Acute inflammatory lesions involving the RPE often cause a thickening at the level of RPE. It is believed that the lesions in SC arise deep in the retina, and the overlying retina appears edematous. The edema subsides as the lesions heal, and the RPE–choriocapillaries undergo atrophy. There is loss of photoreceptor–RPE complex with variable degrees of RPE hyperplasia. Yeh et al. have hypothesized that RPE may be the site of primary insult and hence, more severely damaged in presumed tuberculosis-associated serpiginouslike choroidopathy . Increased autofluorescence in acute phase may be due to a number of factors. The size, number, or content of the fluorophores in the RPE cells may be altered by inflammation which increases the fluorophores content by inducing certain prooxidative pathways. Increased autofluorescence in other inflammatory conditions also such as White Dot Syndromes has been correlated with areas of RPE elevation on OCT image during active disease . Once healed, the hypoautofluorescent areas showed resolution of RPE abnormalities on OCT scan.
The FAF abnormalities (hyperautofluorescent in active stage progressively becoming hypoautofluorescent in healed stage) have been well recognized (unpublished data). We observed that in the very initial stages of disease occurrence, when there was feeble hyperautofluorescence in the areas of new lesions, the OCT showed hyperreflectivity in the outer retinal layers that was fuzzy and ill defined. The choroid did not show any reflectance. This is an important OCT finding during the acute stage of SLC that may reflect the site of primary insult in SLC. However, SD-OCT technology is not yet able to image the choroid similarly to the retina, and hence, the absence of choroid changes on SD-OCT is not enough to definitely exclude its primary involvement in SLC.
Hyperreflectivity in the outer retinal layers in an active SC lesion is believed to be suggestive of acute inflammation involving deeper retinal and choroidal structures. From the OCT findings of our patients, we speculate that in an acute lesion of SLC, there is an increased metabolic activity caused by primary inflammation of the RPE cells. Release of inflammatory mediators into the retinal layers adjacent to the RPE causes a fuzzy, hyperreflective appearance on SD-OCT. Following an acute inflammatory episode, the RPE cells undergo hyperplasia and hypertrophy which is evident as hyperautofluorescence on FAF due to increased collection of lipofuscin. This corresponds to the localized, knobbly elevations of the outer retinal layers which represents clumping of the inflamed RPE cells. Once these damaged RPE cells undergo atrophy, there is an irreversible loss of photoreceptors giving rise to the loss of the outer retinal layers on OCT. The simultaneous increased hypoautofluorescence depicts the atrophied RPE cells. The late pigmentation of the retinal scar associated with RPE hypertrophy or hyperplasia also leads to a decreased FAF signal (especially when photoreceptors are disrupted), as can also be seen in Figs. 1 and 2. The baring of choroidal vessels in healed lesions of SC in contrast to their masking by hyperpigmentary changes of the RPE in SLC may also be due to entirely different entities affecting the inner choroid and the RPE cells, respectively.
The limitations of our study include a small number of cases and lack of clinicopathologic correlation. The outer retinal bands on SD-OCT, particularly IS/OS junction and POST, have not been so far correlated to the histological structures, and such correlation is still mostly presumed. However, the sequential ultrastructural changes in the outer retinal morphology on SD-OCT scans as seen in our patients provide important information that may add a new dimension in understanding the primary site of pathology in inflammatory conditions affecting the choroid and the RPE–photoreceptor complex.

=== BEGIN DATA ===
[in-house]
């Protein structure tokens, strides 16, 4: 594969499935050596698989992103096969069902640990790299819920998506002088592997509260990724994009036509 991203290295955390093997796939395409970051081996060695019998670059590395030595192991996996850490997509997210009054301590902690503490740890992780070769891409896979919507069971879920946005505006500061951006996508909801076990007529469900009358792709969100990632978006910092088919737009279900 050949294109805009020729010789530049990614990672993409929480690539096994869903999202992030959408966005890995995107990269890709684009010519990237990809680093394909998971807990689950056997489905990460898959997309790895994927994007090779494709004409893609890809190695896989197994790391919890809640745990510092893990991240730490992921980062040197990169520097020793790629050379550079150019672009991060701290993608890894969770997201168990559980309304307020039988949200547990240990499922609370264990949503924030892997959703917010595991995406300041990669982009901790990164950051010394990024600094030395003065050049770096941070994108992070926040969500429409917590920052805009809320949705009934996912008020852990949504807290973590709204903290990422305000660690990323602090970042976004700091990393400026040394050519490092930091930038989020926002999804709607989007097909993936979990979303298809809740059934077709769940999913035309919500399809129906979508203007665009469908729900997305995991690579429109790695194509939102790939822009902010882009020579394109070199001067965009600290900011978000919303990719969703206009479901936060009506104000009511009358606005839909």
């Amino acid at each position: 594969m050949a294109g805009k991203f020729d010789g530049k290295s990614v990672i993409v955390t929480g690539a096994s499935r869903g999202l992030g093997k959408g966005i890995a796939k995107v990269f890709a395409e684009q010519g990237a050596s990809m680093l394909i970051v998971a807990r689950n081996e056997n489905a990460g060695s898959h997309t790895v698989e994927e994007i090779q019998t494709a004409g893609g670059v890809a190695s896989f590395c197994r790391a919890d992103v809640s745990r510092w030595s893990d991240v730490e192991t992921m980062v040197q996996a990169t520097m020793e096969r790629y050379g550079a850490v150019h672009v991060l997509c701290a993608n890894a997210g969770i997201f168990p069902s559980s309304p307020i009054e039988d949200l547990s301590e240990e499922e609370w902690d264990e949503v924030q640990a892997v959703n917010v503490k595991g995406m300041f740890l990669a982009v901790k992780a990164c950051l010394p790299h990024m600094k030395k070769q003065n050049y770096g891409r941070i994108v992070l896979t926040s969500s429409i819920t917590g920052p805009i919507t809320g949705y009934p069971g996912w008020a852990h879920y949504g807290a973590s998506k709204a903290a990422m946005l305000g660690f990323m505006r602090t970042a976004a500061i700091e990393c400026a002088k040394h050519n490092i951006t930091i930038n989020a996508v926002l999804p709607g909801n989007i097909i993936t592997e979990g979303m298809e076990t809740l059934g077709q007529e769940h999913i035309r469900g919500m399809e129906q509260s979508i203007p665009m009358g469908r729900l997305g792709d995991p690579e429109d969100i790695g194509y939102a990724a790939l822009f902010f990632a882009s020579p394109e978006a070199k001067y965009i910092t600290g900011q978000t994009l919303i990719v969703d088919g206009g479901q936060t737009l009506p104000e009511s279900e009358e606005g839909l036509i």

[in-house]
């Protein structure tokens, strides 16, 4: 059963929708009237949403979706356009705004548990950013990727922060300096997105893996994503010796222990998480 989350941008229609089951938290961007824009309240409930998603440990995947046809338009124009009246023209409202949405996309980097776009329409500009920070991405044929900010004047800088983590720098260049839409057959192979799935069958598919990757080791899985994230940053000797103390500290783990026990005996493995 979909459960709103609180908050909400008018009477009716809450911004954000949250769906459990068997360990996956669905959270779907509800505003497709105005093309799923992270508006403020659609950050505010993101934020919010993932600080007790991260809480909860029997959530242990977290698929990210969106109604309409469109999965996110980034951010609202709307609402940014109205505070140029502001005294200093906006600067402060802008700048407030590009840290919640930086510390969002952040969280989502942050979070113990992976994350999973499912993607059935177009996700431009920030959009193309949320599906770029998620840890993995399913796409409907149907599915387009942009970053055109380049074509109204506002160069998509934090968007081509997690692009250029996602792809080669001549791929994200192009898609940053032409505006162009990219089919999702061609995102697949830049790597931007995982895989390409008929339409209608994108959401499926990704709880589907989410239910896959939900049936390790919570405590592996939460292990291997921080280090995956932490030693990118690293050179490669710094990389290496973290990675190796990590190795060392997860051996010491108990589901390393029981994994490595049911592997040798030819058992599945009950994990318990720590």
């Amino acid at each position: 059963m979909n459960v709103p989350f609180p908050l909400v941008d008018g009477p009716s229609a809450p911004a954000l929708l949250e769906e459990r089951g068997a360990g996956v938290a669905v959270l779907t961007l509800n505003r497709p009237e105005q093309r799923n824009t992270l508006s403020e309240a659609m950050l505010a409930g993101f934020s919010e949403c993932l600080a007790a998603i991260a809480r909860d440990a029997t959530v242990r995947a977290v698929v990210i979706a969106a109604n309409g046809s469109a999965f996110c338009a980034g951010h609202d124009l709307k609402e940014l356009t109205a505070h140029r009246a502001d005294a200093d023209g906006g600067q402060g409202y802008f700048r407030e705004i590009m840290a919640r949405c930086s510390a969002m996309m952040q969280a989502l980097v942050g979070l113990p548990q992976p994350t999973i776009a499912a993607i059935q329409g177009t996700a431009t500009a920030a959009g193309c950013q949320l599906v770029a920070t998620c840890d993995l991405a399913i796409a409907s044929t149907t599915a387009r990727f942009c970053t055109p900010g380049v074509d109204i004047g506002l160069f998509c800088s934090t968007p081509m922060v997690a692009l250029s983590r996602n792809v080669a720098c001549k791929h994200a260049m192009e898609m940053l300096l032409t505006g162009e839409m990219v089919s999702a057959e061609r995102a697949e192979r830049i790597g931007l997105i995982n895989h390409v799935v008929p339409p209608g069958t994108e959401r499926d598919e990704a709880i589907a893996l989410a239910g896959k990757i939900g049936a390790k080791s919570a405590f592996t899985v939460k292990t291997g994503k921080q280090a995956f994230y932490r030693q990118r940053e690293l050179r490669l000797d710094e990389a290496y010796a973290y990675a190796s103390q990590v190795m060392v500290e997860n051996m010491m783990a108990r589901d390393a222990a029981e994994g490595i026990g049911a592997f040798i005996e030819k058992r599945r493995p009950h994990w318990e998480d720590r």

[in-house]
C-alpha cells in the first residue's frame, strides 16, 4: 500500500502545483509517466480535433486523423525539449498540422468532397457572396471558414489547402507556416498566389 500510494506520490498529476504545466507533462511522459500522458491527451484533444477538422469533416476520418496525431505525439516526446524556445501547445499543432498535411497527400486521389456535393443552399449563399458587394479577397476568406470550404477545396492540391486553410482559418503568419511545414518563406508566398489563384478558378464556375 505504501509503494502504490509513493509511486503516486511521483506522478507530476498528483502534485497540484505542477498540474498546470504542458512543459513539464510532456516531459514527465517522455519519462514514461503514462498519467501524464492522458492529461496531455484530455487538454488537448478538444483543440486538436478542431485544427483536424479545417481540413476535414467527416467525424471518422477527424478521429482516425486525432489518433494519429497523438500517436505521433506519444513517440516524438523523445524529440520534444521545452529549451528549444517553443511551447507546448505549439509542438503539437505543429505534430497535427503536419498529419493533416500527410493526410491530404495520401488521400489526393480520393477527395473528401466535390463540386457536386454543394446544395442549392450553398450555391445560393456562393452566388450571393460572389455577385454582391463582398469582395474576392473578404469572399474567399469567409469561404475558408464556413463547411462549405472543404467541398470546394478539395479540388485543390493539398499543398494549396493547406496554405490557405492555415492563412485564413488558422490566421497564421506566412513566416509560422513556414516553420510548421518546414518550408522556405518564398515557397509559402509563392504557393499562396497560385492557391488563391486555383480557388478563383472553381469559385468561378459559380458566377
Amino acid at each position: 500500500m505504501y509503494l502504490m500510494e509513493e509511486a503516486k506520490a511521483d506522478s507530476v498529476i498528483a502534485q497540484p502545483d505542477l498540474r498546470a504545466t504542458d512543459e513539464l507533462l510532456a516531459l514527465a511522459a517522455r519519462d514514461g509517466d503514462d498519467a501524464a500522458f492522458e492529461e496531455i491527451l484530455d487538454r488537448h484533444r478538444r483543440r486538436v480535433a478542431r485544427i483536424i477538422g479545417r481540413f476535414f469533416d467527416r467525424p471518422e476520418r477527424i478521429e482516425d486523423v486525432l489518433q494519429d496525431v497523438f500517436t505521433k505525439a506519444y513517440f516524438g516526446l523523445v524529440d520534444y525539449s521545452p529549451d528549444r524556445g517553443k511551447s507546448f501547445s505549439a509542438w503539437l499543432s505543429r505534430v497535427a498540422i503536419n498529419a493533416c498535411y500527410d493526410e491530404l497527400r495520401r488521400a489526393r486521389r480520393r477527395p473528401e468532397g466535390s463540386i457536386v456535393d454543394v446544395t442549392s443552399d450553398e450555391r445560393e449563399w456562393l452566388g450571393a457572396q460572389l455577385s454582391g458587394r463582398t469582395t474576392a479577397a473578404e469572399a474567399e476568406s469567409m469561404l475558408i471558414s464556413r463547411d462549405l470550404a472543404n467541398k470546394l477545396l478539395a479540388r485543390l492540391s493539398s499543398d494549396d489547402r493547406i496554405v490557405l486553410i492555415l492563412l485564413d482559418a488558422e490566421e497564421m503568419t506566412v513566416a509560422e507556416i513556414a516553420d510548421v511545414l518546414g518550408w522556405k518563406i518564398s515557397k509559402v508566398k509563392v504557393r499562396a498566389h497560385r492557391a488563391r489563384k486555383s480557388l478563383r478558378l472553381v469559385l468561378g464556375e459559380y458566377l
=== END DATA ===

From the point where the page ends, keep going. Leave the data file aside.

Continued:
Conflict of interest
None of the authors have any proprietary interest.
- Schatz H, Maumenee AE, Patz A (1974) Geographic helicoid peripapillary choroidopathy: clinical presentation and fluorescein angiographic findings. Trans Am Acad Ophthalmol Otolaryngol 78:747–761Google Scholar
- Gupta V, Gupta A, Arora S et al (2003) Presumed tubercular serpiginouslike choroiditis: clinical presentations and management. Ophthalmology 110:1744–1749PubMedView ArticleGoogle Scholar
- Vasconcelos-Santos DV, Rao PK, Davie JB et al (2010) Clinical features of tuberculous serpiginouslike choroiditis in contrast to classic serpiginous choroiditis. Arch Ophthalmol 128:853–858PubMedView ArticleGoogle Scholar
- Wu JS, Lewis H, Fine SL et al (1989) Clinicopathologic findings in a patient with serpiginous choroiditis and treated choroidal neovascularization. Retina 9:292–301PubMedView ArticleGoogle Scholar
- Helb HM, Issa PC, Fleckenstein M et al (2010) Clinical evaluation of simultaneous confocal scanning laser ophthalmoscopy imaging combined with high-resolution, spectral-domain optical coherence tomography. Acta Ophthalmol 88:842–849PubMedView ArticleGoogle Scholar
- Roesel M, Henschel A, Heinz C et al (2009) Fundus autofluorescence and spectral domain optical coherence tomography in uveitic macular edema. Greafes Arch Clin Exp Ophthalmol 247:1685–1689View ArticleGoogle Scholar
- Gass JDM (1987) Stereoscopic atlas of macular diseases: diagnosis and treatment, vol 1, 3rd edn. Mosby, St. Louis, pp 136–144Google Scholar
- Rao NA, Saraswathy S, Smith RE (2006) Tuberculous uveitis: distribution of Mycobacterium tuberculosis in the retinal pigment epithelium. Arch Ophthalmol 124:1777–1779PubMedView ArticleGoogle Scholar
- Srinivasan VJ, Monson BK, Wojtkowski M et al (2008) Characterization of outer retinal morphology with high-speed, ultrahigh-resolution optical coherence tomography. Invest Ophthalmol Vis Sci 49:1571–1579PubMedPubMed CentralView ArticleGoogle Scholar
- Yeh S, Forooghian F, Wong WT et al (2010) Fundus autofluorescence imaging of the White Dot Syndromes. Arch Ophthalmol 128:46–56PubMedPubMed CentralView ArticleGoogle Scholar
This article is published under license to BioMed Central Ltd. Open Access This article is distributed under the terms of the Creative Commons Attribution License which permits any use, distribution and reproduction in any medium, provided the original author(s) and source are credited.